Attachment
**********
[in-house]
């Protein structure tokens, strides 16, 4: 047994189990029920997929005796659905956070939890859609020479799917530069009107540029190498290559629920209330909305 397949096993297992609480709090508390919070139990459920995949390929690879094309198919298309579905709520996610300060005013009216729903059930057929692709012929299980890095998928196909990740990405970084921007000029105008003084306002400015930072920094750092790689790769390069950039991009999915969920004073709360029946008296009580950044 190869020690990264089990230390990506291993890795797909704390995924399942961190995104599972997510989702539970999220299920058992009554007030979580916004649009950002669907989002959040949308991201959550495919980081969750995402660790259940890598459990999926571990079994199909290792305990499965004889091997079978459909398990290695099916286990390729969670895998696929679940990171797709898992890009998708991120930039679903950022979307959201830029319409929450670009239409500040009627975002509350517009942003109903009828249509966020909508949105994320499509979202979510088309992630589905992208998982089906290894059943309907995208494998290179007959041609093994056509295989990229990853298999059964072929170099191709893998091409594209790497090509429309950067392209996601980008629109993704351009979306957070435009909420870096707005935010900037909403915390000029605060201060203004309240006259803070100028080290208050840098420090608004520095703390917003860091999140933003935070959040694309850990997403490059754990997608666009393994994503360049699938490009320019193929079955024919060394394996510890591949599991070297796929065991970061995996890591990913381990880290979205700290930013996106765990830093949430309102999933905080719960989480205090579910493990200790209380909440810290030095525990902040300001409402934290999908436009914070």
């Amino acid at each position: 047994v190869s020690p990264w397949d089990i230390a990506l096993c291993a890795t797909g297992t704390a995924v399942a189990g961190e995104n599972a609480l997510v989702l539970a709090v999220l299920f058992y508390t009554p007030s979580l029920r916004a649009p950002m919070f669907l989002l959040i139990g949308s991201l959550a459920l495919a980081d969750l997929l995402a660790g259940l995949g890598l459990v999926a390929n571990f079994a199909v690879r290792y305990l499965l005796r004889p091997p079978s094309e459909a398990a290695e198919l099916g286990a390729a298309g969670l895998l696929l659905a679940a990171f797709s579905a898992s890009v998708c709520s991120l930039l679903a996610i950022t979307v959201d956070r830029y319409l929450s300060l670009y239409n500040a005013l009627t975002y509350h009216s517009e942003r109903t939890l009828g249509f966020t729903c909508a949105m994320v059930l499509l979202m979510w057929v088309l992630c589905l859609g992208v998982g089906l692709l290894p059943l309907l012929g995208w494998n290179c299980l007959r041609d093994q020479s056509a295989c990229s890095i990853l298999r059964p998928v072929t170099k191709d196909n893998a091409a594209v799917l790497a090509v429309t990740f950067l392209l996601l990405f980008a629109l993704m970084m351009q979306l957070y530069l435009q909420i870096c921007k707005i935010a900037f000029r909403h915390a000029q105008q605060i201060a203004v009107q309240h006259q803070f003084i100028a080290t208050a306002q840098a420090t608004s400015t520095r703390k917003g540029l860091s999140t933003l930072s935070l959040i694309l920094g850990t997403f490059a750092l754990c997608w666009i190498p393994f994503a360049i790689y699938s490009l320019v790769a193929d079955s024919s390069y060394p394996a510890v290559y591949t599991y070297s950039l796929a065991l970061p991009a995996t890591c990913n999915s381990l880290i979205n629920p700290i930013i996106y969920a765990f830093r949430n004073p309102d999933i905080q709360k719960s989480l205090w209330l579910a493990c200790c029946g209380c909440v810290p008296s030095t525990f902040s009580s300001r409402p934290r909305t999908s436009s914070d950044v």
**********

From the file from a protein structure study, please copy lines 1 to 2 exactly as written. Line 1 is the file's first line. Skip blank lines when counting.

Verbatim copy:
[in-house]
């Protein structure tokens, strides 16, 4: 047994189990029920997929005796659905956070939890859609020479799917530069009107540029190498290559629920209330909305 397949096993297992609480709090508390919070139990459920995949390929690879094309198919298309579905709520996610300060005013009216729903059930057929692709012929299980890095998928196909990740990405970084921007000029105008003084306002400015930072920094750092790689790769390069950039991009999915969920004073709360029946008296009580950044 190869020690990264089990230390990506291993890795797909704390995924399942961190995104599972997510989702539970999220299920058992009554007030979580916004649009950002669907989002959040949308991201959550495919980081969750995402660790259940890598459990999926571990079994199909290792305990499965004889091997079978459909398990290695099916286990390729969670895998696929679940990171797709898992890009998708991120930039679903950022979307959201830029319409929450670009239409500040009627975002509350517009942003109903009828249509966020909508949105994320499509979202979510088309992630589905992208998982089906290894059943309907995208494998290179007959041609093994056509295989990229990853298999059964072929170099191709893998091409594209790497090509429309950067392209996601980008629109993704351009979306957070435009909420870096707005935010900037909403915390000029605060201060203004309240006259803070100028080290208050840098420090608004520095703390917003860091999140933003935070959040694309850990997403490059754990997608666009393994994503360049699938490009320019193929079955024919060394394996510890591949599991070297796929065991970061995996890591990913381990880290979205700290930013996106765990830093949430309102999933905080719960989480205090579910493990200790209380909440810290030095525990902040300001409402934290999908436009914070």